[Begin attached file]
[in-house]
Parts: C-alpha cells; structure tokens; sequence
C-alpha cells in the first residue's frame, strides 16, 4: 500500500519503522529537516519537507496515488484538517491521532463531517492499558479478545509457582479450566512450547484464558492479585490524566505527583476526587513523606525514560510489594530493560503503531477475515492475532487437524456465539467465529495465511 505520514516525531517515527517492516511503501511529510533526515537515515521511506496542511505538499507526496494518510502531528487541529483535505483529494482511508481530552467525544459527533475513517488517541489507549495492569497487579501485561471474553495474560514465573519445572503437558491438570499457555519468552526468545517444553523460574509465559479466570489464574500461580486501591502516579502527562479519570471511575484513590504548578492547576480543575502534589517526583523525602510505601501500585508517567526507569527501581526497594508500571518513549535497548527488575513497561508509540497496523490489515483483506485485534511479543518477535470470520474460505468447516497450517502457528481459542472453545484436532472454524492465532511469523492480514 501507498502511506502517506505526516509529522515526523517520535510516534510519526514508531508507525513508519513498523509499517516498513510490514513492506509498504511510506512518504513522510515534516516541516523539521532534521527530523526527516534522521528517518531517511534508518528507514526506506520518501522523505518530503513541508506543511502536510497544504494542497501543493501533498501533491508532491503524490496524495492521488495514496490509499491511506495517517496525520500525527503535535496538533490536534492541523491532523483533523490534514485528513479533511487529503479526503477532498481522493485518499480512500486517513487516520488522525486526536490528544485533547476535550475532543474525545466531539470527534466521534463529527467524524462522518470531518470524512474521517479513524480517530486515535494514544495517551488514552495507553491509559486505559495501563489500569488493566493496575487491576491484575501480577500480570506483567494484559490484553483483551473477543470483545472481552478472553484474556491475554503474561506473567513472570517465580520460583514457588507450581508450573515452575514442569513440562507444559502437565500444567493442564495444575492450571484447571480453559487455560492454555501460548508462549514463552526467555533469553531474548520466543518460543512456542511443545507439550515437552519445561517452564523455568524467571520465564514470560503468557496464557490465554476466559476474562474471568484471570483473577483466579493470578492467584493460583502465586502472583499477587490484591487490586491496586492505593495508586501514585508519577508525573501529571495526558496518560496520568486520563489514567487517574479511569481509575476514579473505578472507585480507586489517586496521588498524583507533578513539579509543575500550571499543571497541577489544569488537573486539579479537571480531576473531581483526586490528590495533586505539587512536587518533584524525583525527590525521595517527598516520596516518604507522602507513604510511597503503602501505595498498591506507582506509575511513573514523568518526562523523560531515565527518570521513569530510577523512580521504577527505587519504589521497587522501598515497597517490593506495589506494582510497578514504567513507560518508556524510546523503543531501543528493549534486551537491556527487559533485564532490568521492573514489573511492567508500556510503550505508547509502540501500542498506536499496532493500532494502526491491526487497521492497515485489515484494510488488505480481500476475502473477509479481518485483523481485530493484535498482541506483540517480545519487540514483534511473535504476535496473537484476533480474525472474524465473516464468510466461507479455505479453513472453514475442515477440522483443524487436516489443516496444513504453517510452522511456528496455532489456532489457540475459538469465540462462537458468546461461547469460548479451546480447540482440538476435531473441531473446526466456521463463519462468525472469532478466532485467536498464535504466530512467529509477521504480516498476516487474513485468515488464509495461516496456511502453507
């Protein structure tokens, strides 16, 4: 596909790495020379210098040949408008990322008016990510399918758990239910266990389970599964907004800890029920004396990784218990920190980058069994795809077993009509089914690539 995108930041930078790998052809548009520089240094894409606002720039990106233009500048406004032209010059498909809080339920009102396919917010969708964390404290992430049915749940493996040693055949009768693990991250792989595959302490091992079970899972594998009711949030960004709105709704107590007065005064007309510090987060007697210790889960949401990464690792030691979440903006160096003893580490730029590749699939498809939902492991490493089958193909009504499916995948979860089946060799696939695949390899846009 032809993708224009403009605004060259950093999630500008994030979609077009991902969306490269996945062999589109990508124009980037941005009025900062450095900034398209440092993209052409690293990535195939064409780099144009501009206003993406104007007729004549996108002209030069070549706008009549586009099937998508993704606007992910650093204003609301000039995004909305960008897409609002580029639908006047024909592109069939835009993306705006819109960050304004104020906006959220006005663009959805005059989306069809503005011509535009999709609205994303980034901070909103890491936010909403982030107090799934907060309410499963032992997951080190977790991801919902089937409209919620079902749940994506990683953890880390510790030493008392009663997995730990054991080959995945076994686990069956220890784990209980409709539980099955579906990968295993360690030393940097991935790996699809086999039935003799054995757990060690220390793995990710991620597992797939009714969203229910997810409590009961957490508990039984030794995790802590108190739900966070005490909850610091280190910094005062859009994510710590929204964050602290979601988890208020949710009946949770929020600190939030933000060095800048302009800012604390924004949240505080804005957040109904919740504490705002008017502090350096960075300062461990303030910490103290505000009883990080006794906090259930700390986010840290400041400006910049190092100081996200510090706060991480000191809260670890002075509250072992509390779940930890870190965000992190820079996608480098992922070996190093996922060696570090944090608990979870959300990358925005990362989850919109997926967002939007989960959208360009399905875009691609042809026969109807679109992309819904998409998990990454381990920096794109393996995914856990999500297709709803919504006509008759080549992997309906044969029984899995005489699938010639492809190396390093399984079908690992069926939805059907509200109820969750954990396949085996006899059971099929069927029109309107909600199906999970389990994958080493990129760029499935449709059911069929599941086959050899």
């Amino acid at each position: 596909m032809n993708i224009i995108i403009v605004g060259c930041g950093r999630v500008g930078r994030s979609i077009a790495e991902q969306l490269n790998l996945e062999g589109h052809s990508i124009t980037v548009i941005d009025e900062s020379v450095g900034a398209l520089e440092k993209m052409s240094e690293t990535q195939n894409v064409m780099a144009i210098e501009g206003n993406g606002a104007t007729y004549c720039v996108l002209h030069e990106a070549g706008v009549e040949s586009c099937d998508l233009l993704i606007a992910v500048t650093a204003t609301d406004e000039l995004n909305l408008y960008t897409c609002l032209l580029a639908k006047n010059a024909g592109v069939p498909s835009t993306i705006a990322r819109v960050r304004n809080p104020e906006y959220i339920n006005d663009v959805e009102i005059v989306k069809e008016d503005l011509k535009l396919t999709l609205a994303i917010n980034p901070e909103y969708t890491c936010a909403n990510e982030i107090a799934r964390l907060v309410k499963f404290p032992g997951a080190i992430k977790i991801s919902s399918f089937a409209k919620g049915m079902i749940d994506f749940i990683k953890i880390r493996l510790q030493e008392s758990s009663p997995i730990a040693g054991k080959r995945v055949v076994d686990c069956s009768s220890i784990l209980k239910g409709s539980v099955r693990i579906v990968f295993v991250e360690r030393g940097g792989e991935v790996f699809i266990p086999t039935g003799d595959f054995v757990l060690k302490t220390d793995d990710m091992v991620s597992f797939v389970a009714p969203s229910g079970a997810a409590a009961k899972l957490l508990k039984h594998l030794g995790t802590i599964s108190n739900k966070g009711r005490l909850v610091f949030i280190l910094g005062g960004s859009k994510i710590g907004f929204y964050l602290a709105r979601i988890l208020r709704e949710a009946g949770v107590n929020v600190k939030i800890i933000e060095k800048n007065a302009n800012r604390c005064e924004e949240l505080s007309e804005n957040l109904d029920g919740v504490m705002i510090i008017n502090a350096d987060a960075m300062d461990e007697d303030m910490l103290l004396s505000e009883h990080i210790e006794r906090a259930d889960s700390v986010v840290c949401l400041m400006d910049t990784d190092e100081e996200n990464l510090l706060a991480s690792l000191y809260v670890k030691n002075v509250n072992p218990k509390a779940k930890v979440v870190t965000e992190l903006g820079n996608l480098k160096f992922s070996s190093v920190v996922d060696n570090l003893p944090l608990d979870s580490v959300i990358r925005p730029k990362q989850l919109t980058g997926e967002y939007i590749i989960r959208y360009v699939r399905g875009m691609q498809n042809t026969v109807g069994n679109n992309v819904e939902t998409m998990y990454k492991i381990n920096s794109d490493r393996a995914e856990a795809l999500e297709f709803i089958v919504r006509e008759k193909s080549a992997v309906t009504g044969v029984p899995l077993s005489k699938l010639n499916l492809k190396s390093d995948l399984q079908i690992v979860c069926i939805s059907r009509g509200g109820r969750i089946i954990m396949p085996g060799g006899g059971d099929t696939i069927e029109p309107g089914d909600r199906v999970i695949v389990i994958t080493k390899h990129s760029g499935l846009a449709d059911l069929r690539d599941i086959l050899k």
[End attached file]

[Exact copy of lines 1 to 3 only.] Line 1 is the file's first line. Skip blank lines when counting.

[in-house]
Parts: C-alpha cells; structure tokens; sequence
C-alpha cells in the first residue's frame, strides 16, 4: 500500500519503522529537516519537507496515488484538517491521532463531517492499558479478545509457582479450566512450547484464558492479585490524566505527583476526587513523606525514560510489594530493560503503531477475515492475532487437524456465539467465529495465511 505520514516525531517515527517492516511503501511529510533526515537515515521511506496542511505538499507526496494518510502531528487541529483535505483529494482511508481530552467525544459527533475513517488517541489507549495492569497487579501485561471474553495474560514465573519445572503437558491438570499457555519468552526468545517444553523460574509465559479466570489464574500461580486501591502516579502527562479519570471511575484513590504548578492547576480543575502534589517526583523525602510505601501500585508517567526507569527501581526497594508500571518513549535497548527488575513497561508509540497496523490489515483483506485485534511479543518477535470470520474460505468447516497450517502457528481459542472453545484436532472454524492465532511469523492480514 501507498502511506502517506505526516509529522515526523517520535510516534510519526514508531508507525513508519513498523509499517516498513510490514513492506509498504511510506512518504513522510515534516516541516523539521532534521527530523526527516534522521528517518531517511534508518528507514526506506520518501522523505518530503513541508506543511502536510497544504494542497501543493501533498501533491508532491503524490496524495492521488495514496490509499491511506495517517496525520500525527503535535496538533490536534492541523491532523483533523490534514485528513479533511487529503479526503477532498481522493485518499480512500486517513487516520488522525486526536490528544485533547476535550475532543474525545466531539470527534466521534463529527467524524462522518470531518470524512474521517479513524480517530486515535494514544495517551488514552495507553491509559486505559495501563489500569488493566493496575487491576491484575501480577500480570506483567494484559490484553483483551473477543470483545472481552478472553484474556491475554503474561506473567513472570517465580520460583514457588507450581508450573515452575514442569513440562507444559502437565500444567493442564495444575492450571484447571480453559487455560492454555501460548508462549514463552526467555533469553531474548520466543518460543512456542511443545507439550515437552519445561517452564523455568524467571520465564514470560503468557496464557490465554476466559476474562474471568484471570483473577483466579493470578492467584493460583502465586502472583499477587490484591487490586491496586492505593495508586501514585508519577508525573501529571495526558496518560496520568486520563489514567487517574479511569481509575476514579473505578472507585480507586489517586496521588498524583507533578513539579509543575500550571499543571497541577489544569488537573486539579479537571480531576473531581483526586490528590495533586505539587512536587518533584524525583525527590525521595517527598516520596516518604507522602507513604510511597503503602501505595498498591506507582506509575511513573514523568518526562523523560531515565527518570521513569530510577523512580521504577527505587519504589521497587522501598515497597517490593506495589506494582510497578514504567513507560518508556524510546523503543531501543528493549534486551537491556527487559533485564532490568521492573514489573511492567508500556510503550505508547509502540501500542498506536499496532493500532494502526491491526487497521492497515485489515484494510488488505480481500476475502473477509479481518485483523481485530493484535498482541506483540517480545519487540514483534511473535504476535496473537484476533480474525472474524465473516464468510466461507479455505479453513472453514475442515477440522483443524487436516489443516496444513504453517510452522511456528496455532489456532489457540475459538469465540462462537458468546461461547469460548479451546480447540482440538476435531473441531473446526466456521463463519462468525472469532478466532485467536498464535504466530512467529509477521504480516498476516487474513485468515488464509495461516496456511502453507